Fifth annual, 70-mile 'Run for Re-Entry' raises money for Baltimore Community Mediation Center

When Erricka Bridgeford first met Lorig Charkoudian, Bridgeford was on edge.

A shooting had left her brother critically wounded, and a snide remark from her supervisor when she left work early one day to visit him in the hospital prompted an argument that brought Charkoudian into her life.

“From the beginning, she saw something in me,” said Bridgeford, introducing her friend Sunday to dozens of people at the Baltimore Community Mediation Center, which Charkoudian co-founded. “She said, ‘You should be a mediator.’ ”

Bridgeford went on to co-found the Baltimore Ceasefire, the citywide violence-prevention effort that earned her The Baltimore Sun’s 2017 Marylander of the Year recognition.

On Sunday, she ran the last mile with Charkoudian as the mediator completed her fifth annual "Run for Re-Entry," a two-day, 70-mile run from Hagerstown to Baltimore. It’s not the only run she’s taken on this year: Charkoudian is the Democratic nominee for the House of Delegates seat in District 20, which represents Silver Spring and Takoma Park.

The charity run this weekend raised about $3,000 for the Mediation Center. Designed to bring attention to the benefits of re-entry services, the run symbolizes the journey inmates and their families face as they leave prison and return home. (Several prisons are located near Hagerstown.) Runners for Justice, another activist organization, raised money for the program in a run from the Baltimore City Detention Center to the Mediation Center’s Greenmount Avenue headquarters.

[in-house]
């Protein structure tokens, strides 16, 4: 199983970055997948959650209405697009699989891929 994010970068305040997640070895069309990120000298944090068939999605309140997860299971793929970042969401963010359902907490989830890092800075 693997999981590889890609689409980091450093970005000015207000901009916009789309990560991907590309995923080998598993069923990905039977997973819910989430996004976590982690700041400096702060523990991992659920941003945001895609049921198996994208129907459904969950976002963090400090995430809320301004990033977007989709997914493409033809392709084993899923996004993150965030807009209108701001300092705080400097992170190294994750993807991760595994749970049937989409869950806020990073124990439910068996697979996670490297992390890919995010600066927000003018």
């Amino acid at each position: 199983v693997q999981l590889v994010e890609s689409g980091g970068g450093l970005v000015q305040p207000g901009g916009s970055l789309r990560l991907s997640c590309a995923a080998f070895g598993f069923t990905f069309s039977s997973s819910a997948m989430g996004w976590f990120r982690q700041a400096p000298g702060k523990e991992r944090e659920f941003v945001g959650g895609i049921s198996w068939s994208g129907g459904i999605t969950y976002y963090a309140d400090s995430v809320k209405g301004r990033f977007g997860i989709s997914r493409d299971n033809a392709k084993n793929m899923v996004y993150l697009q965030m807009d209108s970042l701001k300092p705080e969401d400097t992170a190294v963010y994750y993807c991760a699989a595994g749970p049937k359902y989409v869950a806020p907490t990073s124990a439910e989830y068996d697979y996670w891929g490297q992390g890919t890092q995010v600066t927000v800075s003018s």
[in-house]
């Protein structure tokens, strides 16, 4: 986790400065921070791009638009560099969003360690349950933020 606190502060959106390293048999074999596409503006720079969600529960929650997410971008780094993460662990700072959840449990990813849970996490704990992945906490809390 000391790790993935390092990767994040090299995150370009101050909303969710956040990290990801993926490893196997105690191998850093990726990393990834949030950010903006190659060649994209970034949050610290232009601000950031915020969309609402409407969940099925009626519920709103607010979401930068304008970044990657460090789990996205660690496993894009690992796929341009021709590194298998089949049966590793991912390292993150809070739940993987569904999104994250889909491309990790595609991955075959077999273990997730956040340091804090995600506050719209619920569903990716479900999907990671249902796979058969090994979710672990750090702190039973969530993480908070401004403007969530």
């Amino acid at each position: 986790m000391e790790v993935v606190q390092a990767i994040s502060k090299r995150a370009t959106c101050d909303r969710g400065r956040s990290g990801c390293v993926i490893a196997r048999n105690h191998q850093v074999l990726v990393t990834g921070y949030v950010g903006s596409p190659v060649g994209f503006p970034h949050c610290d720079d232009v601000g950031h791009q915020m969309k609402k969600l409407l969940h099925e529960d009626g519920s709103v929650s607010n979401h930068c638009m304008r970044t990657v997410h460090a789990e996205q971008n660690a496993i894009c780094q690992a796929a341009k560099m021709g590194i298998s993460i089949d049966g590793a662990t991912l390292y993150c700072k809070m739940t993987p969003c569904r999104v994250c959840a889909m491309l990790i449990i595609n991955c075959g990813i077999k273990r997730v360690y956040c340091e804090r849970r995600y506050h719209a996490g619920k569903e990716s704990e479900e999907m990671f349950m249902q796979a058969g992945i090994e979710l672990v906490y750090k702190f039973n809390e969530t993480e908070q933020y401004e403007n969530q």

“Re-entry mediation actually decreases the predictive probability of recidivism by 10 percent for one two-hour session, and another 7 percent for each additional session,” Charkoudian said.

The Community Mediation program helps hundreds of people per year, she said, and while it has both public and private funding, the fundraiser helps take care of other costs.

“This run raises the money that supplements parts of the program — transportation costs, those kinds of things — that those other funds don’t pay for,” Charkoudian said.

The roughly 50 people packed into the Mediation Center in Waverly after the run Sunday broke into applause for spoken-word poetry by mediators Lydell Hills and Adrika Lazarus. In addition to Charkoudian and Bridgeford, they heard from Bridgeford’s mother, Jerri Thomas, who is also a mediator.

Ex-offender Ricky Mannen went through the program, which he said allowed him to open up and connect with his mother and younger sister after being incarcerated on drug-related charges.

He told the crowd he plans to begin training to become a mediator.

“It taught me to seek to understand, not just to be understood,” he said. “Y’all taught me to listen, more than anything.”

cmcampbell@baltsun.com

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